Karzai provokes America once again
Afghan President Hamid Karzai has managed to disrupt the American-Afghanistan relationship one more time before he is due to leave office. By releasing 30 some prisoners deemed to be dangerous by the US government, Karzai has embarked on a path of confrontation with the United States. When it comes down to it, America’s access to Afghan airspace and territory for counterterrorism efforts is important, yet America’s support of the Afghan People is far more critical to Karzai’s People. Quite frankly, starting a conflict with the US is a lose-lose for Afghanistan as American can walk away; whereas, the Afghan People cannot. Finally, Karzai has nothing to gain by scoffing at America’s charity, unless he is truly realigning himself with the Taliban. In which case, it is America and the Afghan People who should be forcing a confrontation with the lame duck President.
Looking at the spreading protests and violence in Ukraine over the Yanukovych government’s decision to strengthen its ties with Russia at the expense of its relationship with the EU, there are two dynamics in play. On the one hand, the Ukrainian government failed to adequately address the interests of a critical mass of Ukrainians, thus public outcry was expected. When they then attempted to suppress that outcry instead of reaching out and addressing the concerns of protestors, the government guaranteed escalation. On the other hand, this out-of-control crisis could have been avoided. The Arab Spring protestors have had the positive influence of encouraging people to hold their governments accountable. Unfortunately, this atmosphere has also lead to a hypersensitivity on behalf of governments when it comes to cracking down on protestors. Instead of governments reaching out to protestors with solutions that avoid and resolve conflicts, their impulse seems to be far more combative while protestors probably do need to be more measured in their responses. In the end, governments must properly balance the interests of all citizens; a failure to do so will only lead to greater instability and violence. What the Yanukovych government must do to resolve the current chaos is to directly address the issues protestors have with Russia and its influence over Ukrainian policy.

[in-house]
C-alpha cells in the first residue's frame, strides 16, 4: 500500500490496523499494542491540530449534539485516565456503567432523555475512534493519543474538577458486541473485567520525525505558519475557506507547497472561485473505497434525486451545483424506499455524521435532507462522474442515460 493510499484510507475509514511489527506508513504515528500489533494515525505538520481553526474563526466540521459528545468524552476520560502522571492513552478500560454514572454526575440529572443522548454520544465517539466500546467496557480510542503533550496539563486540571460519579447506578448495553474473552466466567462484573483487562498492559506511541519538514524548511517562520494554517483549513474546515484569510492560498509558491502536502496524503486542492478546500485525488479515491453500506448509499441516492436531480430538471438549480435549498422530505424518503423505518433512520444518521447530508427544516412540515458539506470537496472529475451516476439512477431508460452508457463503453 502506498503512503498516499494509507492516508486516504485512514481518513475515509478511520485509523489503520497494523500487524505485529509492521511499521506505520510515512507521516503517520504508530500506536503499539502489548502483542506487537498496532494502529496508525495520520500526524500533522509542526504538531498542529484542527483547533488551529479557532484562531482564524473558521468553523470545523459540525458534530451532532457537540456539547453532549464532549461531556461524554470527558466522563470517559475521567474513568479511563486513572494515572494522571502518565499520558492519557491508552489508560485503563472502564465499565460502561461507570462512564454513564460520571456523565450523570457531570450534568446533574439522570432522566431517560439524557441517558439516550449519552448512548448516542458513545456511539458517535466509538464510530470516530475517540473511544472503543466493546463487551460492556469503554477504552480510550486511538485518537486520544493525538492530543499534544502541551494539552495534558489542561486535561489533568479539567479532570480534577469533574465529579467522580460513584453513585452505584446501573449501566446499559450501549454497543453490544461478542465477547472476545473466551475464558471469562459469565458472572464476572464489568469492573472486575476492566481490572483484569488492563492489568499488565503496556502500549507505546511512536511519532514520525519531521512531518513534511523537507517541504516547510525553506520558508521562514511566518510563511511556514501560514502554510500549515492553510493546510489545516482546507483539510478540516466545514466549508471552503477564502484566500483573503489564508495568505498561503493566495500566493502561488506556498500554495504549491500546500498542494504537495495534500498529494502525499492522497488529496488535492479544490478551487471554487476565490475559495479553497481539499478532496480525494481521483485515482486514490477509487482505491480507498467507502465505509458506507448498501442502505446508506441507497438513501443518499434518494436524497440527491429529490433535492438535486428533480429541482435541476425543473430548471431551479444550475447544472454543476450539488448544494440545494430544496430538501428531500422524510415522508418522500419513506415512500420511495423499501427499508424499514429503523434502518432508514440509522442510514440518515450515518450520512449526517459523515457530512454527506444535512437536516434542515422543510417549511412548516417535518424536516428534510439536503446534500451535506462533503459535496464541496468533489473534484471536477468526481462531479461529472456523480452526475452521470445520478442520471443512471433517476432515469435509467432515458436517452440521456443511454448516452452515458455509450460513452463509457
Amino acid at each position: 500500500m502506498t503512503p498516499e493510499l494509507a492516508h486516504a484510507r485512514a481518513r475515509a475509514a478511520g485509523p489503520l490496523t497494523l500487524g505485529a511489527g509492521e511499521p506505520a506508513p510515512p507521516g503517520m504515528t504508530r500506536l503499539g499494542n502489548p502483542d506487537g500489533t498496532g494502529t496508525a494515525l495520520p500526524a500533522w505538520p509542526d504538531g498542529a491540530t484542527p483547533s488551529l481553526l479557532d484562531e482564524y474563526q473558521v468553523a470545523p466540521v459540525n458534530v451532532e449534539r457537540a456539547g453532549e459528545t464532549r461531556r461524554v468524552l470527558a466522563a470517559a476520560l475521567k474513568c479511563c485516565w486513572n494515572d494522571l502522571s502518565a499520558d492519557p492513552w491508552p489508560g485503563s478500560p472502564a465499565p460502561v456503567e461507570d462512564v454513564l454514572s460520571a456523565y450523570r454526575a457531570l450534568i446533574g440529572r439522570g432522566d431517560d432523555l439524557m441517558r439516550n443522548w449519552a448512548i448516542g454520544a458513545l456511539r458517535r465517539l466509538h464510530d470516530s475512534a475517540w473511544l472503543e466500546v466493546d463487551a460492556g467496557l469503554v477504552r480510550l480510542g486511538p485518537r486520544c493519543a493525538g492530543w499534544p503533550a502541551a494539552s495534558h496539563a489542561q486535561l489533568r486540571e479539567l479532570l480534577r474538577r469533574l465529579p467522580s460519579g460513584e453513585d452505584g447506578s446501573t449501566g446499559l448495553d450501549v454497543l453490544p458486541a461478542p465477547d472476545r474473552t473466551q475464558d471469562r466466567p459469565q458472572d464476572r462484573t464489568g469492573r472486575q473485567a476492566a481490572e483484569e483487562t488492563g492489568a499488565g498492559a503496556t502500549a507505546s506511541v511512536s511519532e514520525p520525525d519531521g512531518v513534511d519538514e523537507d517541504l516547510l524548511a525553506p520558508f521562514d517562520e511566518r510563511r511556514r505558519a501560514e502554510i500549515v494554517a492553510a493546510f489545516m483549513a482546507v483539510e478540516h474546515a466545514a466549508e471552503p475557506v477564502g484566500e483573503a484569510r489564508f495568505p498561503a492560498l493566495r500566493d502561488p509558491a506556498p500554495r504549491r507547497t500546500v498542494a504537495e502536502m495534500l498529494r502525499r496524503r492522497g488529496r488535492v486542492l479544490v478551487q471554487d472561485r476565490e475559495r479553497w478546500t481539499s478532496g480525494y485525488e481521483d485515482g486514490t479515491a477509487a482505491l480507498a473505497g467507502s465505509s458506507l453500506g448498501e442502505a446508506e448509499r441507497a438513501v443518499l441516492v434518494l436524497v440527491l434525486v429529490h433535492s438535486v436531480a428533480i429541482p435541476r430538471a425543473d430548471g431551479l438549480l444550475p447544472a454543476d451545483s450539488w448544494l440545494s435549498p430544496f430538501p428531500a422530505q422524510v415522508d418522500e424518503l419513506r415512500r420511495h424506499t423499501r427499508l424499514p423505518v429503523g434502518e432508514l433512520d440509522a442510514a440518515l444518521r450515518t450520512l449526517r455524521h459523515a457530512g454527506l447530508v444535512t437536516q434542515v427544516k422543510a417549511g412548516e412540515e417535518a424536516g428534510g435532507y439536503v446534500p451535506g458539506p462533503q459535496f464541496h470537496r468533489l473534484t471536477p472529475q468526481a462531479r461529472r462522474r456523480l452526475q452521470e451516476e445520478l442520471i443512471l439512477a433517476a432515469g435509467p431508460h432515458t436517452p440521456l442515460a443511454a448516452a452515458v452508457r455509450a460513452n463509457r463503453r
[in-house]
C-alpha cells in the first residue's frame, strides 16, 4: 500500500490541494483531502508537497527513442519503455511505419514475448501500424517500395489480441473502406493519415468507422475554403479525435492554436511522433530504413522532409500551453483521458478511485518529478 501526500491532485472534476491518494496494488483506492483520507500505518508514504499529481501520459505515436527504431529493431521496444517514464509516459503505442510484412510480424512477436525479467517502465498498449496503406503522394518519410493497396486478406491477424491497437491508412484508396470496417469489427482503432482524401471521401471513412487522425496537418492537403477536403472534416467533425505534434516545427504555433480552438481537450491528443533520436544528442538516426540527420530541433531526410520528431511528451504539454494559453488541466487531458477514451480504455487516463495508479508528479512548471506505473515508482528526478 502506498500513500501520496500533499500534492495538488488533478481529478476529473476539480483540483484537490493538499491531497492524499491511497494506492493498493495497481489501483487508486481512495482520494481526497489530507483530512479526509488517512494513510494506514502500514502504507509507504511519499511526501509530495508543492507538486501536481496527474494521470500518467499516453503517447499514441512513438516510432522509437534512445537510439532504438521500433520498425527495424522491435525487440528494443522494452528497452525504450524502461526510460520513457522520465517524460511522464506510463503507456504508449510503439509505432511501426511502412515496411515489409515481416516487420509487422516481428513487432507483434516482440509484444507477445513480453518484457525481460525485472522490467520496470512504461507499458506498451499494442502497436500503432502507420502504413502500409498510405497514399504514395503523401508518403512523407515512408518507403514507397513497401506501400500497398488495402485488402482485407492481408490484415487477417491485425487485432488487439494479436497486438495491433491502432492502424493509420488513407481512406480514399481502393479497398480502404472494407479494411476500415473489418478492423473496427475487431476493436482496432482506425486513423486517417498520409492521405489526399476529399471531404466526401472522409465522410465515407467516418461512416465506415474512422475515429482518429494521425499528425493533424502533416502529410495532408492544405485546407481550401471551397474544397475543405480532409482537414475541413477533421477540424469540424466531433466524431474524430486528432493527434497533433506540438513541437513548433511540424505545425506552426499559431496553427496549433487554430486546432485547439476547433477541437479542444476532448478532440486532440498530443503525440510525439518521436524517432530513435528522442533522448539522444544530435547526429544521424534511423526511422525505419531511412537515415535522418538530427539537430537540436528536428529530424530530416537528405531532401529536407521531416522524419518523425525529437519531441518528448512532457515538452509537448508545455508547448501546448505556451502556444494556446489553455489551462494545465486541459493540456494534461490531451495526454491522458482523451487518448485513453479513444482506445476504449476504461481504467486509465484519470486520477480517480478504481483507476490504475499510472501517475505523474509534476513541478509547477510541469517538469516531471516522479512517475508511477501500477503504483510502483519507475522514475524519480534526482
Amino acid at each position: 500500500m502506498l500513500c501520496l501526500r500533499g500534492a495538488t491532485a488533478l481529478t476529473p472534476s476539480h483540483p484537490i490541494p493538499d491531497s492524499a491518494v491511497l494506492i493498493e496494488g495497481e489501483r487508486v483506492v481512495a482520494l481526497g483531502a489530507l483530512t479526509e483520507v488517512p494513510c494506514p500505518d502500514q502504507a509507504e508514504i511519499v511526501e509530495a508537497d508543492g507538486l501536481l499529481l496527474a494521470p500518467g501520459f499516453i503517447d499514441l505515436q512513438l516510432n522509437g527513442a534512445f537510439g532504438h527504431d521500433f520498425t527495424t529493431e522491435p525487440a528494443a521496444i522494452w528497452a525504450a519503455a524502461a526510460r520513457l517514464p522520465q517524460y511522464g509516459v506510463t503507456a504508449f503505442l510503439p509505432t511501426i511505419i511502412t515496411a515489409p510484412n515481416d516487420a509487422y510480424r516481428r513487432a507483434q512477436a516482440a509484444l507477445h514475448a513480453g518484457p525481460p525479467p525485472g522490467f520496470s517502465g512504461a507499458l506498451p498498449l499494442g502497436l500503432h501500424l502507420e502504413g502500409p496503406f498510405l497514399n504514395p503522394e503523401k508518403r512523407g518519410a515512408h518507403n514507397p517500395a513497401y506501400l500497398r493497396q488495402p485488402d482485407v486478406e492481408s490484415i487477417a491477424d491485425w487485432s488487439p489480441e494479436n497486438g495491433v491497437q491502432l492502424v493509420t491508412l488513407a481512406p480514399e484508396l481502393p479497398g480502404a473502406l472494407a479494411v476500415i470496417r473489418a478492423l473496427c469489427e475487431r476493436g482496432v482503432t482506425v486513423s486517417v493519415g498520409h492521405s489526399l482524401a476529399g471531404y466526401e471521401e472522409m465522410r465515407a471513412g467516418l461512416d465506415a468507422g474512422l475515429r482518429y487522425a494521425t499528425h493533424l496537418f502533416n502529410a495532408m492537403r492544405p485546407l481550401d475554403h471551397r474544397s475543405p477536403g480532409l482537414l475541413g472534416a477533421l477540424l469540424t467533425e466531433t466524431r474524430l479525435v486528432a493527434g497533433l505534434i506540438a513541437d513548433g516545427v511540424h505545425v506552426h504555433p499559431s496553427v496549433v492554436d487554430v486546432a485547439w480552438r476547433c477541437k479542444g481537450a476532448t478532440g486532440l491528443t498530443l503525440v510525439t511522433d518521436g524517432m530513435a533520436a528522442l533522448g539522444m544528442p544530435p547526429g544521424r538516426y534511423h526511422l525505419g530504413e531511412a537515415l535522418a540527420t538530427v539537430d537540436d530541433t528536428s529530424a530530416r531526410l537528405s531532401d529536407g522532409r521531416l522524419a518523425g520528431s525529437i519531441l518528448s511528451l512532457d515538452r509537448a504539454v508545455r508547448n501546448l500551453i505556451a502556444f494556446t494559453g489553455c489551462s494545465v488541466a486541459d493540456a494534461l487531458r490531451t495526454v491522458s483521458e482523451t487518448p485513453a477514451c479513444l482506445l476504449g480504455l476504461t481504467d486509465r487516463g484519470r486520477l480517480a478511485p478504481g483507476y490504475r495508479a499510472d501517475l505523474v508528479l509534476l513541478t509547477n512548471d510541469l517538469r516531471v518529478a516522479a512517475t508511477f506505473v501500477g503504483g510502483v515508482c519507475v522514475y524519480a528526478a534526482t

As the so-called Geneva II talks aimed at reaching a ceasefire agreement and a deal to let humanitarian aid into Syria continue to flounder, diplomats are desperately trying to find ways of establishing a sustained dialect. Clearly, almost all parties want to end the Syrian Civil War, though each side has their own goals in mind. Given this, one of the problems may be our focus on ending something with the hope of starting something new.
What our diplomats need to do is focus on starting something new to end something old. Although this may sound like a nonsensical, inapplicable distinction thoughtlessly made by a counselor who is offering no viable solutions, it is an important one that helps determine what is prioritized in the problem solving process. Everything in life ends; the question is whether or not it will end with death. After all, you can continually try to end undesirable aspects of your life until you are left meandering in a catatonic state just existing, because ending something does not mean you have the ability to start something new or something better than what you had before.
To put this into context, what matters to the Syrian People, anti-Assad groups, and pro-Assad groups is what happens after the fighting is ended. As of now, pro-Assad groups view ceasefire to the conflict to mean Assad loses and Syria falls into chaos; whereas, anti-Assad groups see an ceasefire as a failure to address the issues that started the conflict and an opening for retaliation by Assad. Wars happen for reasons and wars sometimes end when those reasons no longer become relevant, yet conflicts can only be resolved when viable solutions are found. This means diplomats must focus on building a vision or path forward that all parties can live with and act on. As such, the International Community can solve Syrian Civil War if we help the Syrians find what they cannot on their own, i.e. a meaningful reconciliation and reconstruction plan.